Computerized maintenance management systems (CMMS) have found widespread usage in the modern maintenance organizations. However, the companies are still stuck with a large number of paper-based transactions that are causing delays and mistakes. These setbacks are resulting in dilution of the advantages that CMMS can otherwise accrue. Modern automated maintenance systems still work in hybrid mode where critical activities follow the paper transactions. Maintenance managers use CMMS to print out work-orders and distribute the paper copies to the maintenance team. The maintenance teams complete the repair/maintenance work and fill the details in the work-orders. Maintenance managers receives the completed work-orders and makes the relevant entries into the CMMS and closes work-orders. These data entry actions can consume as much as two hours a day for the maintenance manager, with some additional time consumed in filling the paper work-order by the maintenance teams. This amounts to nearly 500 manhours per year. This non-value-added time can be better spent delivering real value to the organization by optimizing maintenance schedules, analyzing past work orders for trends and streamlining the maintenance function to deliver better reliability at the same or at a lower cost.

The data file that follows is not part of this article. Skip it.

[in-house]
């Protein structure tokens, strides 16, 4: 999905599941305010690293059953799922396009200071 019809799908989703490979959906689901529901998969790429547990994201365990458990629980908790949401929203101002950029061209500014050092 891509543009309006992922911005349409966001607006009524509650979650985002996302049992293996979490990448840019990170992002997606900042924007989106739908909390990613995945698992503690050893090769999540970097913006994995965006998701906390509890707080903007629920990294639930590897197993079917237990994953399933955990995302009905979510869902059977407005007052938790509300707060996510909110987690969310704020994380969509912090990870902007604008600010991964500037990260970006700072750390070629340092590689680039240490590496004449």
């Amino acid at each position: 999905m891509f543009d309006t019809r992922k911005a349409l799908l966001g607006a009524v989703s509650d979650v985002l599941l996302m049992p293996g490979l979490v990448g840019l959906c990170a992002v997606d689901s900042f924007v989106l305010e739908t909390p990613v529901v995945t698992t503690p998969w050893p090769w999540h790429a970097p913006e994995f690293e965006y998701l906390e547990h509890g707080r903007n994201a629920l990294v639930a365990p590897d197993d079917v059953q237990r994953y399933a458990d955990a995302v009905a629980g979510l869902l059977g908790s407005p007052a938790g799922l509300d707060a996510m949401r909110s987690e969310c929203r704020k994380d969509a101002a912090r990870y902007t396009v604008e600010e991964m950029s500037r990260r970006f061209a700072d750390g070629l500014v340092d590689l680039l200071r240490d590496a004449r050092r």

Manual entry of data to the CMMS can also cause a lot of mistakes. Incorrect entries made by the maintenance crew or the maintenance manager can result in wrong analysis of the past trends. These mistakes can either be of omission or commission. Deliberate entry of wrong data can jeopardize maintenance programmes for critical systems.

From the energy consumption standpoint, previous work have proved that the mean energy communication cost over the internet can be estimated between 0.05 and 0.09 Joules/Byte (Gupta and Singh, 2003). Thus, if a number of stakeholders must be contacted, for example to cross-verify each transaction that enables the supply chain behind maintenance, the energy expenditure sums up. From the time consumption standpoint, it is possible that some of the stakeholders act as bottlenecks, for example on front of system downtimes, leading to long delay times.

Blockchain based transactions can obviate these problems. The maintenance block chain is initiated by the maintenance manager. The maintenance crew continues to add blocks to the chain as and when a new repair activity is performed on the asset. As is the property of the blockchain, these transactions are non-deletable and can only be appended. This will create a permanent record of activities with a time-stamp on each of the transaction. Such a system will ensure that non-value-added time of doing paperwork is eliminated; thereby resulting in a reduction in operating expenses at each stage of the maintenance chain. ‘Smart Contracts’ will ensure that subsequent activities like release of spare part, ordering of fresh inventory, etc. is triggered automatically on completion of certain milestones without having someone to actually do it manually. System rules can be engrained that can dispose the transactions off without manual intervention.